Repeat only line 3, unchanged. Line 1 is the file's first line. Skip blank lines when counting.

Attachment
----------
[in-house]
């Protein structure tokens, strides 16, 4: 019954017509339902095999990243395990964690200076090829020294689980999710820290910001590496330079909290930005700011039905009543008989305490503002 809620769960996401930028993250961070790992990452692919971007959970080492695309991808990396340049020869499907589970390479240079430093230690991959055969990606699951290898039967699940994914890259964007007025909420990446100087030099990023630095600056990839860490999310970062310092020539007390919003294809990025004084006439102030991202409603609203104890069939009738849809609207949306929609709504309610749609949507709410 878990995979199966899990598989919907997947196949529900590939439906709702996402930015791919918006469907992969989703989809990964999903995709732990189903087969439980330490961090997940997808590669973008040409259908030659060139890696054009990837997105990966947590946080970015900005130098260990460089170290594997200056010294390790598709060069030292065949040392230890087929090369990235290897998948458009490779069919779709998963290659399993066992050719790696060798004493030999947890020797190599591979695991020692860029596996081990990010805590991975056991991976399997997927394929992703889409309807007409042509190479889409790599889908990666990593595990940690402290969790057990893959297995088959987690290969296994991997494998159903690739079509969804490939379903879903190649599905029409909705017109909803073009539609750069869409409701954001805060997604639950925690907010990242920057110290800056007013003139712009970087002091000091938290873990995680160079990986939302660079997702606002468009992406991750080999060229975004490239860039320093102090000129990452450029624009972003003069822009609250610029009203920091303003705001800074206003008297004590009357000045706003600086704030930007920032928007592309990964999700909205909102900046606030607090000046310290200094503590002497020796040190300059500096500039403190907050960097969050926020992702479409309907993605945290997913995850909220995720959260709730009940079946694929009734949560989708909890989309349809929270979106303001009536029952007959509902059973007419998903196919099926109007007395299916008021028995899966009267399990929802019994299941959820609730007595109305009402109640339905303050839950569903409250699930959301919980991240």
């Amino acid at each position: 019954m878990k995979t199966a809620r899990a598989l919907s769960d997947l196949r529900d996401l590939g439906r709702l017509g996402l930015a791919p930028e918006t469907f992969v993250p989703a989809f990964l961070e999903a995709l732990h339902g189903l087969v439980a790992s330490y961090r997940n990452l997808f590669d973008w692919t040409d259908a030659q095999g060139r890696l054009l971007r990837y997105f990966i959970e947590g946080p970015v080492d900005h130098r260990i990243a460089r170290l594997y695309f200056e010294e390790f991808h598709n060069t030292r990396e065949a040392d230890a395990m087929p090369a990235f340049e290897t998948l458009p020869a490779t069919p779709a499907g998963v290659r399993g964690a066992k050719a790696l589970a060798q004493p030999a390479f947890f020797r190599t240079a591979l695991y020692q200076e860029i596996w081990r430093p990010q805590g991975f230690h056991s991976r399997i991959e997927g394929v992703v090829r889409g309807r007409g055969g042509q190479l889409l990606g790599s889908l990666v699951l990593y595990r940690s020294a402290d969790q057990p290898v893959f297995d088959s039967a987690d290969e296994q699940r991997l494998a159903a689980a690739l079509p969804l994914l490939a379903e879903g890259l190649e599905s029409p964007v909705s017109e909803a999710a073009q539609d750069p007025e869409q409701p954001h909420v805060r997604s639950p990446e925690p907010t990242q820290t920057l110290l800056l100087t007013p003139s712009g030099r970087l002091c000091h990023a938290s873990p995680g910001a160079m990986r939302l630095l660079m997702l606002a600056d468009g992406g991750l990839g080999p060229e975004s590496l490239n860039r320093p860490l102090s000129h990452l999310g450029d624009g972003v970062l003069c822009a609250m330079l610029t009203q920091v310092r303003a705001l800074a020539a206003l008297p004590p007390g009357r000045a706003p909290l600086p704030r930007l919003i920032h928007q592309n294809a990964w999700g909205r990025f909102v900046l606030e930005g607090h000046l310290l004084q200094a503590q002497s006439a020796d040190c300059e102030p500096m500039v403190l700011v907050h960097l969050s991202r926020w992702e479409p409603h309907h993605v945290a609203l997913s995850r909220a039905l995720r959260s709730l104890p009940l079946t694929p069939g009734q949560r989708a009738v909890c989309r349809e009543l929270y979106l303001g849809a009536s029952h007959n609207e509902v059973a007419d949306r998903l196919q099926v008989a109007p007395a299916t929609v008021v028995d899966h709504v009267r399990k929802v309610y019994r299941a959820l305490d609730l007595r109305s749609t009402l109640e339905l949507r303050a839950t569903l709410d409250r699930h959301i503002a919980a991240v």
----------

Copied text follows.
């Amino acid at each position: 019954m878990k995979t199966a809620r899990a598989l919907s769960d997947l196949r529900d996401l590939g439906r709702l017509g996402l930015a791919p930028e918006t469907f992969v993250p989703a989809f990964l961070e999903a995709l732990h339902g189903l087969v439980a790992s330490y961090r997940n990452l997808f590669d973008w692919t040409d259908a030659q095999g060139r890696l054009l971007r990837y997105f990966i959970e947590g946080p970015v080492d900005h130098r260990i990243a460089r170290l594997y695309f200056e010294e390790f991808h598709n060069t030292r990396e065949a040392d230890a395990m087929p090369a990235f340049e290897t998948l458009p020869a490779t069919p779709a499907g998963v290659r399993g964690a066992k050719a790696l589970a060798q004493p030999a390479f947890f020797r190599t240079a591979l695991y020692q200076e860029i596996w081990r430093p990010q805590g991975f230690h056991s991976r399997i991959e997927g394929v992703v090829r889409g309807r007409g055969g042509q190479l889409l990606g790599s889908l990666v699951l990593y595990r940690s020294a402290d969790q057990p290898v893959f297995d088959s039967a987690d290969e296994q699940r991997l494998a159903a689980a690739l079509p969804l994914l490939a379903e879903g890259l190649e599905s029409p964007v909705s017109e909803a999710a073009q539609d750069p007025e869409q409701p954001h909420v805060r997604s639950p990446e925690p907010t990242q820290t920057l110290l800056l100087t007013p003139s712009g030099r970087l002091c000091h990023a938290s873990p995680g910001a160079m990986r939302l630095l660079m997702l606002a600056d468009g992406g991750l990839g080999p060229e975004s590496l490239n860039r320093p860490l102090s000129h990452l999310g450029d624009g972003v970062l003069c822009a609250m330079l610029t009203q920091v310092r303003a705001l800074a020539a206003l008297p004590p007390g009357r000045a706003p909290l600086p704030r930007l919003i920032h928007q592309n294809a990964w999700g909205r990025f909102v900046l606030e930005g607090h000046l310290l004084q200094a503590q002497s006439a020796d040190c300059e102030p500096m500039v403190l700011v907050h960097l969050s991202r926020w992702e479409p409603h309907h993605v945290a609203l997913s995850r909220a039905l995720r959260s709730l104890p009940l079946t694929p069939g009734q949560r989708a009738v909890c989309r349809e009543l929270y979106l303001g849809a009536s029952h007959n609207e509902v059973a007419d949306r998903l196919q099926v008989a109007p007395a299916t929609v008021v028995d899966h709504v009267r399990k929802v309610y019994r299941a959820l305490d609730l007595r109305s749609t009402l109640e339905l949507r303050a839950t569903l709410d409250r699930h959301i503002a919980a991240v």